Despite the widely noted varied prevalence and associated factors of blood pressure control around the world, adequate blood pressure control is still a challenge accounting for the high prevalence of hypertension-associated complications and disabilities. This could be due to the absence of comprehensive program for control of blood pressure that involves both the healthcare providers and the patients who should be friendly and promotive. This promotive, preventive, and curative program should include specified socio-behavioral and dietary modification programs recorded by patients and reviewed by healthcare providers, a validated sphygmomanometer usable and recorded by patients at home, and combination treatment that ensures adherence. This program if instituted will ensure a proper definition of what constitutes controlled blood pressure in terms of measurements and duration of normal readings. This, if further distributed community-wise to secondary and primary healthcare facilities, will be far reaching and will standardize further study on blood pressure control.

Among hypertensive patients who visited the Cardiology Clinic of UNTH from 2014 to 2018, about two-thirds were found to develop complications of hypertension as a result of uncontrolled hypertension. This agreed with studies that noted high deaths and DALYs in uncontrolled hypertension.[9],[10] More work is needed to improve on the needed knowledge and intervention for blood pressure control to negate the impact that would likely occur as projected that by 2025; 75% of world burden of hypertension will be in the developing world.[7] The commonest complications of uncontrolled hypertension were hypertensive heart disease, cerebrovascular disease, chronic kidney disease, and retinopathy. This resonates with findings from Nigeria.[7] Those who developed complications due to uncontrolled blood pressure were found to be associated with age and the presenting diagnosis either as hypertension or comorbidity. This agreed with studies done in CA, USA, Spain, and Thailand.[19],[20],[21] Most hypertensive diagnosis is already late because of symptomless presentation at the early stage unless accidentally detected or the presentation is due to target organ damage (TOD). The TOD presentation mostly in the form of headache, poor sleep, dizziness, chest pain, etc. increases with increasing age. Also most presentation of hypertension is with comorbidity either due to hypertension or itself causing hypertension. This situation with increasing age is the common reason for multiple drug therapy, which also was found to be associated with uncontrolled blood pressure.[19] The above reasons are worse in low-income countries in which out-of-pocket health expenditures are high leading to the choice of over-the-counter drugs and self-medication without routine blood pressure checks. Health insurance coverage is also low that would have encouraged the utilization of hospital for standardized care and possible discovery of early onset hypertension.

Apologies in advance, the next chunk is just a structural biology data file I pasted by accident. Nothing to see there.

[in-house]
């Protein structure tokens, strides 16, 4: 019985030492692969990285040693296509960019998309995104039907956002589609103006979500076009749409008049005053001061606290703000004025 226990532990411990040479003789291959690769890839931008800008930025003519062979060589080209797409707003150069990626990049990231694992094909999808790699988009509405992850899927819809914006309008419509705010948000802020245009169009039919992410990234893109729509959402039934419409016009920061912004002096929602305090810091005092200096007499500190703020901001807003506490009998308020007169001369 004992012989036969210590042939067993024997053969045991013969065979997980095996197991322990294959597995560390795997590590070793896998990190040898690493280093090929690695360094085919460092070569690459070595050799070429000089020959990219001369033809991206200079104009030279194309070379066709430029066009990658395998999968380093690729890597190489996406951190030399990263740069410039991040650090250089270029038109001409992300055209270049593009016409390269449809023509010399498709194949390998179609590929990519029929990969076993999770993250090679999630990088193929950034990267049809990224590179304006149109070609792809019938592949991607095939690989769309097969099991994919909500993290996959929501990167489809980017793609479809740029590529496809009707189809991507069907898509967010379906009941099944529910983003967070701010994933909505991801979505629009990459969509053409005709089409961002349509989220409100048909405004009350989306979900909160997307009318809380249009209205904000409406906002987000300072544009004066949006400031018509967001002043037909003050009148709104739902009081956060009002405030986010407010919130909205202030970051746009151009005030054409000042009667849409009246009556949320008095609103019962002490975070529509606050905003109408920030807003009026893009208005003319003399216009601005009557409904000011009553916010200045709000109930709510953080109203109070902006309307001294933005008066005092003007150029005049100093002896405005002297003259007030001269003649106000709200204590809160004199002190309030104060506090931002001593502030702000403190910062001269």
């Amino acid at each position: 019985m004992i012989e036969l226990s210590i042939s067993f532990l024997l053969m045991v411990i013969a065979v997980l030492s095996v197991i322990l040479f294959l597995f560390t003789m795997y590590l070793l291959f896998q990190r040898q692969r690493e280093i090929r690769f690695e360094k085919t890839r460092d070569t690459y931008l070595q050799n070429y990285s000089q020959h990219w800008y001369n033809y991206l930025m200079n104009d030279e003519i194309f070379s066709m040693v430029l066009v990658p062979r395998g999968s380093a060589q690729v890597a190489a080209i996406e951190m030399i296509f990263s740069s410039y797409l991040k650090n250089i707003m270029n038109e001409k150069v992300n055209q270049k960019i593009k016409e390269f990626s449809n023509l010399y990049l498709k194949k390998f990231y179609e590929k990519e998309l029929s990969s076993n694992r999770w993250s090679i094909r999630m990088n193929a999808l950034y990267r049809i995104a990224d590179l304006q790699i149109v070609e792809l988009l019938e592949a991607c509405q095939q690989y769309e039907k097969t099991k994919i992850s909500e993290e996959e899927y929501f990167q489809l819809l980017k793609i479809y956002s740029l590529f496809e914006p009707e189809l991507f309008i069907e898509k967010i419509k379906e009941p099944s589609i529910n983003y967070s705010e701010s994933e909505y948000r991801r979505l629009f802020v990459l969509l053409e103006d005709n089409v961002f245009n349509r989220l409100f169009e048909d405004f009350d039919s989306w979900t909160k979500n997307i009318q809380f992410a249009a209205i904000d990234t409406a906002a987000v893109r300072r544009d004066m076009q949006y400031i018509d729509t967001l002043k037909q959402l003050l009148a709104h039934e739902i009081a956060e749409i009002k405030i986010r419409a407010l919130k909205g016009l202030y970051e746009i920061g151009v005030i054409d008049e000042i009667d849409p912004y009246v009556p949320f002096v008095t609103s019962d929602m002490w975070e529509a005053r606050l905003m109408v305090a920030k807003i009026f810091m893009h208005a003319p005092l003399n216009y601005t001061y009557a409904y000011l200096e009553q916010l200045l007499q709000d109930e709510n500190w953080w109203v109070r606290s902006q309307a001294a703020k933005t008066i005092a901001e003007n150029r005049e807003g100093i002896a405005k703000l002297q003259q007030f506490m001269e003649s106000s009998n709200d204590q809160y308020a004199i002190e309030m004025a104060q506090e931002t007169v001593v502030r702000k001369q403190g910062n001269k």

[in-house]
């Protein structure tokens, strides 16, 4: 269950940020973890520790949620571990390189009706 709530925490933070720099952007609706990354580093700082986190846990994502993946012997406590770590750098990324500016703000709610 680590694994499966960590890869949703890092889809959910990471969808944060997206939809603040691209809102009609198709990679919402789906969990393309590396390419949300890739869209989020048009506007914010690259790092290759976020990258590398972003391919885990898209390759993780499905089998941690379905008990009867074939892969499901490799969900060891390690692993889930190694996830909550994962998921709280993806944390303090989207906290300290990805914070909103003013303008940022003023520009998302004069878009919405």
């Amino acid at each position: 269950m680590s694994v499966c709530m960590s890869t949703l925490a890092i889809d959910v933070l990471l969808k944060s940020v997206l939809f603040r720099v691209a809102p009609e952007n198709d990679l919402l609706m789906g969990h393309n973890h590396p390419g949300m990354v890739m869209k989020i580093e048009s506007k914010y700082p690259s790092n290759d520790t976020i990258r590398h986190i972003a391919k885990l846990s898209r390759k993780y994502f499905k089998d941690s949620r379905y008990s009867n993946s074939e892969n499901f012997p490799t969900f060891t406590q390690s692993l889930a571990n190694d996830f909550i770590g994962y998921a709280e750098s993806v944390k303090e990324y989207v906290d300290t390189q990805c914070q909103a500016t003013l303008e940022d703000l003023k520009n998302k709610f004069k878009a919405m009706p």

The study is specific to one area and the findings cannot be generalized.


The prevalence of control hypertension was found to be 35.8% and was associated with adherence to drug treatment. The prevalence of complications due to hypertension was found to be 61.8%, which was associated with age and presence of comorbidities at diagnosis.


A comprehensive program is advocated that will accommodate education, socio-behavioral change modifications, and drug therapies to ensure quality of care at all times. This can be distributed to communities for use and serve to periodically evaluate the outcome of controlled blood pressure management. Awareness of routine blood pressure check among people above 40 years is highly advocated to prevent complications and comorbidities.

Authors’ contributions

All authors participated in the conception or design of the work, acquisition, analysis, or interpretation of data and in drafting the work or revising it critically for important intellectual content and final approval of the version to be published.

Financial support and sponsorship


Conflicts of interest

There are no conflicts of interest.